But that's only the start, they have broken the constitutional rule that Members of Parliament must not mislead (lie) to the House of Commons and indeed, the Queen.

Conservative allies of the Prime Minister have assured us that no parties took place and are now proven to have unreliable judgement.

Meanwhile we have final proof of the previous suspicion that, "there is one rule for them and another for us". The revelations about legal tax arrangements for ministers, which would never be accessible to the rest of us, supports this.

Rules on partying, close proximity and travelling have been proven to be breached by ministers and Dominic Cummings and even the Prime Minister's Cabinet Secretary, ethics advisor and wife, with apparent impunity.

We also now know that multi-billions of pounds of Covid procurement money variously: cannot be accounted for, has been wasted on unusable items, or has gone into Conservative Party donor related hands.

While pretending to be radical agents of the people against liberal elites, we can now evidence elite agency of self-aggrandisement, self-enrichment with added impunity and incorrigibility, against the people.

Voters in North Yorkshire, please judge this government for its actions not its brazen propaganda. Never before in our history would ministers not resign for such personal and public failings.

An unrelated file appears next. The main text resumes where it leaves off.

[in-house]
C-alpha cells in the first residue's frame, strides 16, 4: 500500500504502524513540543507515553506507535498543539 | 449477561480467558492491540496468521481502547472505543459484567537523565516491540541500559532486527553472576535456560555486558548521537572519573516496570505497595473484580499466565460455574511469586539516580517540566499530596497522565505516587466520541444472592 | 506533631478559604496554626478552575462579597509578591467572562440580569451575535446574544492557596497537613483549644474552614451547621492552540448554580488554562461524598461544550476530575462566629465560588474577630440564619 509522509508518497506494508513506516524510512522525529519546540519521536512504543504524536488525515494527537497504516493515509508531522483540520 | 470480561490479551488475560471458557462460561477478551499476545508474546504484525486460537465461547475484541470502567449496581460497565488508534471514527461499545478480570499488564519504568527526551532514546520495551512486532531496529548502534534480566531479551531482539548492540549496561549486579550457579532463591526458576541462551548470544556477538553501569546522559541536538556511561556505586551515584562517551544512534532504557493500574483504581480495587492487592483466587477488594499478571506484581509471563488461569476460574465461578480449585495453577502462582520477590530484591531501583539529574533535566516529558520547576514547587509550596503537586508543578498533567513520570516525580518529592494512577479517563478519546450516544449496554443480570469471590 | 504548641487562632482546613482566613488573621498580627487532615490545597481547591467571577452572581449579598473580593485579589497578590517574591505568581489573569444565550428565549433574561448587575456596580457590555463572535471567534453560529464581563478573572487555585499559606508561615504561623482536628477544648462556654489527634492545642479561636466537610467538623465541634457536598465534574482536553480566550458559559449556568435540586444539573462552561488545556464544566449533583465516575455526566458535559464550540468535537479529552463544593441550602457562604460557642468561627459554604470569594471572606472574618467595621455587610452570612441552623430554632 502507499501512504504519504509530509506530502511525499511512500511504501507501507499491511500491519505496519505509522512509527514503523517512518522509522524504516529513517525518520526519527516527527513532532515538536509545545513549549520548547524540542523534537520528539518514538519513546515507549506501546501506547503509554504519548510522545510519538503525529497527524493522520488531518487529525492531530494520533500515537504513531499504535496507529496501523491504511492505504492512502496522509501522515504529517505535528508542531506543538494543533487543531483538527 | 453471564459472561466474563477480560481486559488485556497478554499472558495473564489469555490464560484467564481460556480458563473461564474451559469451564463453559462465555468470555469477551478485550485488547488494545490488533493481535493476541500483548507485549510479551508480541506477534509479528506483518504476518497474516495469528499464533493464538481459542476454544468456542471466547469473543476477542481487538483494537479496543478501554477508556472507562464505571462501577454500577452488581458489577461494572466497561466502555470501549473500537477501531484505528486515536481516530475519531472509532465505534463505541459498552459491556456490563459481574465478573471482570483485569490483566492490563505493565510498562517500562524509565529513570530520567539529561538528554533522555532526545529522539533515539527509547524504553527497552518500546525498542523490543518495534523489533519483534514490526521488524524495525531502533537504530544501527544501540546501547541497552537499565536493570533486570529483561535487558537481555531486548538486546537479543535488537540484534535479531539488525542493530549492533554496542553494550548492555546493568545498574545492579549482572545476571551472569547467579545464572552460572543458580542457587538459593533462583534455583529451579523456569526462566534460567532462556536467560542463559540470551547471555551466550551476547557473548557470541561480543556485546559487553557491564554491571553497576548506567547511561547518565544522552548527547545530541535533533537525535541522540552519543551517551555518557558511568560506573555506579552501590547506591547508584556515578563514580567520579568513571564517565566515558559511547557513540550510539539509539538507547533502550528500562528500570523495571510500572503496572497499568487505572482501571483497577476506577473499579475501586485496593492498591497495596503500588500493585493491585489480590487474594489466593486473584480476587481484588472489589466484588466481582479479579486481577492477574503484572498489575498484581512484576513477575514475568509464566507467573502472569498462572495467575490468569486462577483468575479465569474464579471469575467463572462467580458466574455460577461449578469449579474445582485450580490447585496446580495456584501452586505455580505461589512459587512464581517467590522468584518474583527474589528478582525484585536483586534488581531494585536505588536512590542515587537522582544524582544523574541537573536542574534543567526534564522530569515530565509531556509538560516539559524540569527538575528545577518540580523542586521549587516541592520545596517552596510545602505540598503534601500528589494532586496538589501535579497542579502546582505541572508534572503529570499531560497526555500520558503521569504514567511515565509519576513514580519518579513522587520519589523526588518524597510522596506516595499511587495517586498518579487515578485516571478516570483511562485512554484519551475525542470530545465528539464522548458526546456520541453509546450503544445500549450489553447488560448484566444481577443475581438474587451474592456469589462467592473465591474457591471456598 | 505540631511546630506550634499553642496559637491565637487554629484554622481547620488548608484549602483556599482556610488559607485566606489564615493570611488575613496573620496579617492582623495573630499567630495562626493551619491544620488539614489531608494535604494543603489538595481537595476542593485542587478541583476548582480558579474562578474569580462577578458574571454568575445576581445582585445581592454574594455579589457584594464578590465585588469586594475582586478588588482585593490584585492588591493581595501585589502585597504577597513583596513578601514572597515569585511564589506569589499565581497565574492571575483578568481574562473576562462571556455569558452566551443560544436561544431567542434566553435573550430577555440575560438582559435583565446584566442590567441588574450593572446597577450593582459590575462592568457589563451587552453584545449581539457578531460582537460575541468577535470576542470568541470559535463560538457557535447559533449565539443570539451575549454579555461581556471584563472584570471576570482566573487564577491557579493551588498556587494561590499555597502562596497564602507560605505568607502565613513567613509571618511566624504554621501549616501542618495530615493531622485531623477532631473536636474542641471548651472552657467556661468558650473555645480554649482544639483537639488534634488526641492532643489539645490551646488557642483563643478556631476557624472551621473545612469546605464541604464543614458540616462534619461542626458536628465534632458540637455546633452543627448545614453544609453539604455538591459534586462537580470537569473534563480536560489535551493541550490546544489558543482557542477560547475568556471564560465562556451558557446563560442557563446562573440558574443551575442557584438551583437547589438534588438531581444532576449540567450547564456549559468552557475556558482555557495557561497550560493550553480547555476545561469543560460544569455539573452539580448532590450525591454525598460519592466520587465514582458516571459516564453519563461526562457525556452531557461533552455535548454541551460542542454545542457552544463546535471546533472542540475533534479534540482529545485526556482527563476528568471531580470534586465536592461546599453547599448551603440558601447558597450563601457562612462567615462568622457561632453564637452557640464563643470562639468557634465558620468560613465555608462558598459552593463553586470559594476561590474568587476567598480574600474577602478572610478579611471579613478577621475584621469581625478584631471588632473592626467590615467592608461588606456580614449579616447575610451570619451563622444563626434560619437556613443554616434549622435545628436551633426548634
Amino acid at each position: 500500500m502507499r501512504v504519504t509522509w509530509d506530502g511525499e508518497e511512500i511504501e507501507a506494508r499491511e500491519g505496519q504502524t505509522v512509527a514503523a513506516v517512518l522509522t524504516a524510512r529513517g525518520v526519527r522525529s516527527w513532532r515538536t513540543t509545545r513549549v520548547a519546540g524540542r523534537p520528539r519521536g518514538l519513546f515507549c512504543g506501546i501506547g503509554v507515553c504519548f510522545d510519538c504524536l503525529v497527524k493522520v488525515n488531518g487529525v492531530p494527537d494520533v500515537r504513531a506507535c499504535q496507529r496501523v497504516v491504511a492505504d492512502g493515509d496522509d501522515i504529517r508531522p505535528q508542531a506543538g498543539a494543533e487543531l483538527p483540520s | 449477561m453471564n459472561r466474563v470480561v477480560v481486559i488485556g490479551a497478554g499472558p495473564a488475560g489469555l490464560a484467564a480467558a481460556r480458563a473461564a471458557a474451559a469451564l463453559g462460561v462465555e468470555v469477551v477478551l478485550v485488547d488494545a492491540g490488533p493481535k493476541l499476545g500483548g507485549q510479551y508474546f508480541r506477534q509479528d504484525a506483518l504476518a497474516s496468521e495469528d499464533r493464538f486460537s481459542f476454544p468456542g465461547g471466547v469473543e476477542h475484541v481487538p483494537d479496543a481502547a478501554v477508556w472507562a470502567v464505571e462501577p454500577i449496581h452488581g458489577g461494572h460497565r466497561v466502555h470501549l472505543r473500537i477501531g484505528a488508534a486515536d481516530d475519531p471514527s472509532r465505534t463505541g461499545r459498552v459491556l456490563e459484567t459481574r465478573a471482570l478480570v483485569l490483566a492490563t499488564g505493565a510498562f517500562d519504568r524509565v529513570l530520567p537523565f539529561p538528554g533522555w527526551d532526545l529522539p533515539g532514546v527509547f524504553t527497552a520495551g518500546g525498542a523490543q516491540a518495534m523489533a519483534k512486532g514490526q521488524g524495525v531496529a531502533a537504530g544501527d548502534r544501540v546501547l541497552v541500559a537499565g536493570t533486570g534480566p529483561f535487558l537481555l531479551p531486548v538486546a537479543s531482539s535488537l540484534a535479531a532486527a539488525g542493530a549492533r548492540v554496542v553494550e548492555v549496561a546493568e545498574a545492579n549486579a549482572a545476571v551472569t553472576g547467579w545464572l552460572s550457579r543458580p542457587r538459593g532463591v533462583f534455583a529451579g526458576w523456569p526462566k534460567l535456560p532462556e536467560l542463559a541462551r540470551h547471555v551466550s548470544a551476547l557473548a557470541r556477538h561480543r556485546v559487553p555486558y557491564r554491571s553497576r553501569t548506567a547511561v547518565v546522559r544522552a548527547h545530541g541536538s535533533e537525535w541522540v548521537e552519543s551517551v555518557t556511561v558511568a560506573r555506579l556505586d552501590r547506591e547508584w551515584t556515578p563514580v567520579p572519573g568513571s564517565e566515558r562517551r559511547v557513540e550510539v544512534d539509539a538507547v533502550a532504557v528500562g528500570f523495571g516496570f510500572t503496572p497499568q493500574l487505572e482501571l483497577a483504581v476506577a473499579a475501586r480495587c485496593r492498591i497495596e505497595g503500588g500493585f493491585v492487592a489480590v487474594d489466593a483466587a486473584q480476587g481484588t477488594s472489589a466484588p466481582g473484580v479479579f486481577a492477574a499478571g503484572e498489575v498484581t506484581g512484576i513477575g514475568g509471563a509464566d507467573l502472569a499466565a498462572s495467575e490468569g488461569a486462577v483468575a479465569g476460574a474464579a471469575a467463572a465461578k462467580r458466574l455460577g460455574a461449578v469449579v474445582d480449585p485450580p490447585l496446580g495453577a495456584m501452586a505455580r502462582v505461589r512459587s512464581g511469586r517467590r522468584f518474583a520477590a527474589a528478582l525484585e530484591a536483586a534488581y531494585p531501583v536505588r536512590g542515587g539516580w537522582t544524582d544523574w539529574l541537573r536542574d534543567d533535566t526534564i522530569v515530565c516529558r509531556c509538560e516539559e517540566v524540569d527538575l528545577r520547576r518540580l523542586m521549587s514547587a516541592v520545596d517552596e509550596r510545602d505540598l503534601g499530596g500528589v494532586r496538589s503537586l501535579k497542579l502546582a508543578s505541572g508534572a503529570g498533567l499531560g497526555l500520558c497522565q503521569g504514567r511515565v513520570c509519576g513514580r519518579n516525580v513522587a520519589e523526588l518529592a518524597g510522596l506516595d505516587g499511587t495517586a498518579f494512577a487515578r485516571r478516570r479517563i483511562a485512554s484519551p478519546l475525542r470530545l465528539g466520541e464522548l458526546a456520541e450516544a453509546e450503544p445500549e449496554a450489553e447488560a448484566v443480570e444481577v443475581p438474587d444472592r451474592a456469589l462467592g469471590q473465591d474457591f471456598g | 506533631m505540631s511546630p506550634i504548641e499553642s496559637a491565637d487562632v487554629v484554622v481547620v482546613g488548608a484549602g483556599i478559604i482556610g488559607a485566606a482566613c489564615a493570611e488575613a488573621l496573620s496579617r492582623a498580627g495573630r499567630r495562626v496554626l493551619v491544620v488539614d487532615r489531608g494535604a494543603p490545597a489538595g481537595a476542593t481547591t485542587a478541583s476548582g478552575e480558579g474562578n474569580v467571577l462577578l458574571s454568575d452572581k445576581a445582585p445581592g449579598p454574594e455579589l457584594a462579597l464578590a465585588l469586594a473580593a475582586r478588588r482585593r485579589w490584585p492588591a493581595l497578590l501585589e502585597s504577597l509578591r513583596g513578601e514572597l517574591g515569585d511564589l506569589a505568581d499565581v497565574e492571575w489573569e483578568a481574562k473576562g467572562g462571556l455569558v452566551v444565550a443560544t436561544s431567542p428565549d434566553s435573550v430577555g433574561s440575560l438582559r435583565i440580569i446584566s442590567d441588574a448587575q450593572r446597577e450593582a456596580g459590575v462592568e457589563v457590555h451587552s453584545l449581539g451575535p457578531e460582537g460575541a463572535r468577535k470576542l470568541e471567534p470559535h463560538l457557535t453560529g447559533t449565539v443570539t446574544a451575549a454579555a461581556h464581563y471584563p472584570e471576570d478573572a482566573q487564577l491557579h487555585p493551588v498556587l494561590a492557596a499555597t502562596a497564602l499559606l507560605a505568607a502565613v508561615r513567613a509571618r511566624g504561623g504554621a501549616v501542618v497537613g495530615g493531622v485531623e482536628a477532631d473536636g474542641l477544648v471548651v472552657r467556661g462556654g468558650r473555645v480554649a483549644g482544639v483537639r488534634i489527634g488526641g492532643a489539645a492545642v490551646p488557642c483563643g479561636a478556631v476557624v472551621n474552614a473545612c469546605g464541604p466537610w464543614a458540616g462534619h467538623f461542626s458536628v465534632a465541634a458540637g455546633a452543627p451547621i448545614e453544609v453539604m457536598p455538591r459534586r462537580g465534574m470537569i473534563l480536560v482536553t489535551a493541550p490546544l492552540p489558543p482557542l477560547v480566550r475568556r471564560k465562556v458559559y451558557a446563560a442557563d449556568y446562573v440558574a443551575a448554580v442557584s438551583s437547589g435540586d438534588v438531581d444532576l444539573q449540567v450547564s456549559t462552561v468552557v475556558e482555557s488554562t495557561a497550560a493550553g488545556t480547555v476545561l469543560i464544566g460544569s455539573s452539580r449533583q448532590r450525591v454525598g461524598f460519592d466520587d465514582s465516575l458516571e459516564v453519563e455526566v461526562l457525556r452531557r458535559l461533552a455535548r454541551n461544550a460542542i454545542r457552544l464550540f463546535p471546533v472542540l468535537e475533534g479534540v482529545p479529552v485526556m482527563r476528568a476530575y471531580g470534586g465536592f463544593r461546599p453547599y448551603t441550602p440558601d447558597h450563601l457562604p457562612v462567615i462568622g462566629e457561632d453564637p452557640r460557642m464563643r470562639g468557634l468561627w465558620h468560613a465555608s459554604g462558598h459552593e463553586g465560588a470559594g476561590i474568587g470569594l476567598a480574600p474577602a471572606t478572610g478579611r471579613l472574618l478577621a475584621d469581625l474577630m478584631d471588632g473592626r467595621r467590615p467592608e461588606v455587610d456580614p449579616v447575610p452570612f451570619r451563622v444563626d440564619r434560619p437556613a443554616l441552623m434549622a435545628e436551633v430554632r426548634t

There is a reason for this, a near complete failure of empathy for the rules and for others, a near complete lack of shame, arising from the belief that Conservatives can enjoy all of the benefits of power but do not have to be accountable and bear the responsibilities for failures.

"One rule for them and one for us" will be imprinted on chapters in history books looking back on the shambles of a government. For heaven's sake just go!

Dr John R Gibbins, Sowerby, Thirsk.

Rwanda policy

I WONDER if Tory MPs and local Tory sympathisers have yet had enough?

It seems as if this party's government has abandoned all pretence of an ethical basis to policies. In this respect, how is Boris Johnson's rule any different from the regimes we all abhor or have abhorred, those of Bolsonaro, of Trump, of Orban, of Duterte, of Xi Jinping, of Lukashenko, of Vucic, of Putin and others?

Is civilised government now condemned to extinction? Is democracy dead?

This party has in the past, with notable exceptions, stood up for what is right in a principled manner. This has led in the past to a certain respect for the United Kingdom amongst the nations.